What we’re more concerned with is the show itself. The buzzword around the paddock and media circles is spectacle. Apparently, the spectacle is what’s been missing from Fomula 1 in 2014 and the new technical regulations are only making matters worse. As a result, a whole slew of terrible solutions including titanium skid plates, to help generate sparks, have been written into the rules for 2015. These temporary fixes will be good at attracting the fair weather fan, but they come off as inauthentic to the serious fans and will do little to keep them hanging around if the overall product doesn’t improve.

What Formula 1 needs to do is allow the current engines to redline at their intended 15000 rpm.

What has really damaged the product in 2014 is the lack of noise on track. Watching a motor race in person is a completely different experience than watching it at home, which is actually far better. At home you get more information, are able to see all of the on track battles unfold and generally don’t miss a single lap of the race – unless you’re watching NBCSN. At the track there are other, more sensory experiences that make up for the lack of racing you get to see. One of those major advantages is hearing the cars in person. If you’ve ever been to an air show or any kind of motor race, you’ll know precisely that other-worldly feeling of shock and awe that can only be achieved through sound. Hearing any open wheel race car at WOT is a mesmerizing, joyous experience.

Formula 1 has always been the global purveyor of such sound-related bliss and in 2014 that’s all gone away and with it, the attendance on Sundays. Without the sound the sport no longer seems so exciting and so dangerous. Formula 1’s ticket prices are astronomically expensive and it’s a difficult sell outside of the diehard fans so if people are spending the money, the product better be excellent.

Some teams have tried to respond to criticism about the new sound of Formula 1. Mercedes were seen testing trumpeted exhaust earlier in the season with little effect. Right now the cars’ V6 turbos are redlining between 10-11000 rpm, however changing their tuning configurations would give the cars an additional 4-5000 rpm. The extra revs would produce much of the high-pitched wailing people have been calling for all season.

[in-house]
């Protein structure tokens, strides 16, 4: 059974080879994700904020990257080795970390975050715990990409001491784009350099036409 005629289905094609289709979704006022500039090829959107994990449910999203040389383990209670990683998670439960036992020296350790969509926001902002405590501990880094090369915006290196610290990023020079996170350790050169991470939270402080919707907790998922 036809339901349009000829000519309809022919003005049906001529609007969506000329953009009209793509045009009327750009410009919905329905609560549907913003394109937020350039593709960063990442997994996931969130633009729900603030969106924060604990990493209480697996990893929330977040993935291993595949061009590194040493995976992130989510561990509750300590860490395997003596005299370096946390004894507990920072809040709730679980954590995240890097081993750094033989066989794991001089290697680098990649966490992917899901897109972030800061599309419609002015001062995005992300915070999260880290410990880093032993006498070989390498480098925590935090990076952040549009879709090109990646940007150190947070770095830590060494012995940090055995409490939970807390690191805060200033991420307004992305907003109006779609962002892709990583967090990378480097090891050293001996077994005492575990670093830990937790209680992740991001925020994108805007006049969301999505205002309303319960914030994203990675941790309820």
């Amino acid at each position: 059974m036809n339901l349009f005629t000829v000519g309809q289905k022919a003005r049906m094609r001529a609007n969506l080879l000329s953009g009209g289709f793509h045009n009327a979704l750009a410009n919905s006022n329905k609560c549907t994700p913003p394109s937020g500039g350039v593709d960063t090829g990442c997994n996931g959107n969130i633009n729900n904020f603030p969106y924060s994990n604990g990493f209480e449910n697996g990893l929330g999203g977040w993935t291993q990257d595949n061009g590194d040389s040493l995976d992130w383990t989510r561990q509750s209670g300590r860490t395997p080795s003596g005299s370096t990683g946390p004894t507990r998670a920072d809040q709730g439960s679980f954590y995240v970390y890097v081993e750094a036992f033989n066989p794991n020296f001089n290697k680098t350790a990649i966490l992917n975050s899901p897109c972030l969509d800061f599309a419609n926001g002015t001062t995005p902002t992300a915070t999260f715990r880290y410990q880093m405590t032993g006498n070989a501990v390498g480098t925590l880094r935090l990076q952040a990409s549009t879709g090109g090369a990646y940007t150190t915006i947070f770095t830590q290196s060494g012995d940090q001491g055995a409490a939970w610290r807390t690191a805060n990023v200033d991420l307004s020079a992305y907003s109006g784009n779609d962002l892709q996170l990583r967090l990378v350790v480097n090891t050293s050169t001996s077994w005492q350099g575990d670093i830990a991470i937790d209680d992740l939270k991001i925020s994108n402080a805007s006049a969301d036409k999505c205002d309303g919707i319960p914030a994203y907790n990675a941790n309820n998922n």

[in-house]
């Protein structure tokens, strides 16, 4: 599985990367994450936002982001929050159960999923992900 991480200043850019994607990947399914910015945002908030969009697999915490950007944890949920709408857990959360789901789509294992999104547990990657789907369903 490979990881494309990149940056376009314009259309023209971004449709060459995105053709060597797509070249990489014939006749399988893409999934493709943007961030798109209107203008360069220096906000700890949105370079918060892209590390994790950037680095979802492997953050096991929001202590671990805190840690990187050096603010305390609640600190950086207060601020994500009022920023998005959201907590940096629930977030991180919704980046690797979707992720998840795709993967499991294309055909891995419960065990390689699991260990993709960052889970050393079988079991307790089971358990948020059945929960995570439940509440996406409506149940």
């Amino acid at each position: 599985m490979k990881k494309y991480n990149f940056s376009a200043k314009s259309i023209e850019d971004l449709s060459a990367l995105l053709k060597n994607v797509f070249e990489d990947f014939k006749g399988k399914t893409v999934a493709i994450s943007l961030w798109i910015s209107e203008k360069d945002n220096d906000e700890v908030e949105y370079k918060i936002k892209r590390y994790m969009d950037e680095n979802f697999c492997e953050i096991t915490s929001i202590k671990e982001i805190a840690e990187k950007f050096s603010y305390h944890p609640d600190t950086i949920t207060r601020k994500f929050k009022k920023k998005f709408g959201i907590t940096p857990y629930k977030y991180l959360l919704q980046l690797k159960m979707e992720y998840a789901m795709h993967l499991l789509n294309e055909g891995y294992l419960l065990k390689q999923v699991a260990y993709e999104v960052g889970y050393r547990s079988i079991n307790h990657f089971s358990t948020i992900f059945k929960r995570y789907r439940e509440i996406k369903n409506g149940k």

So why hasn’t it been done already?

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The answer is simple, tire degradation and fuel savings. Under the current technical regulations, the cars must maintain a certain fuel flow throughout the race.

Somewhere along the line, the FIA and Formula 1 decided they needed to become more “road relevant”. The more the sport adheres to an environmentally friendly approach, the more automotive manufacturers (like Honda) will want to become involved with the sport. New manufacturers will attract new sponsors which means more money for Bernie.

Open wheel racing was never intended to be road relevant and it never will be. There is very little to do with a Formula 1 car that you’ll find in your own garage. These machines are so specialized that even the most mundane of adjustments could adversely effect the entire car’s performance. For as much as sport is about competition, it’s also about entertainment. You would be kidding yourself to think otherwise. That being said. part of what has always made Formula 1 so entertaining, is the immense competition – the best drivers in the world racing in the best machines that money can buy. Environmental preservation will never be entertaining and at the end of the day, it’s not motor racing’s battle to wage. The sooner that’s realized, the sooner we can all get back to enjoying Formula 1 without all of the gimmicks.

2014 German Grand Prix

Today’s German Grand Prix marked the halfway point in a 2014 Formula 1 season dominated by Mercedes AMG Petronas.

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The Hockenheimring played host to Round 10 of the World Championship but you wouldn’t have guessed much was at stake by the thousands of empty seats around the track. FOM have taken considerable criticism in recent months over the absurd prices they’re charging for tickets. Given that Germany is one of the wealthiest and most motorsport-crazed countries on the calendar, the lack of attendance further raises criticism.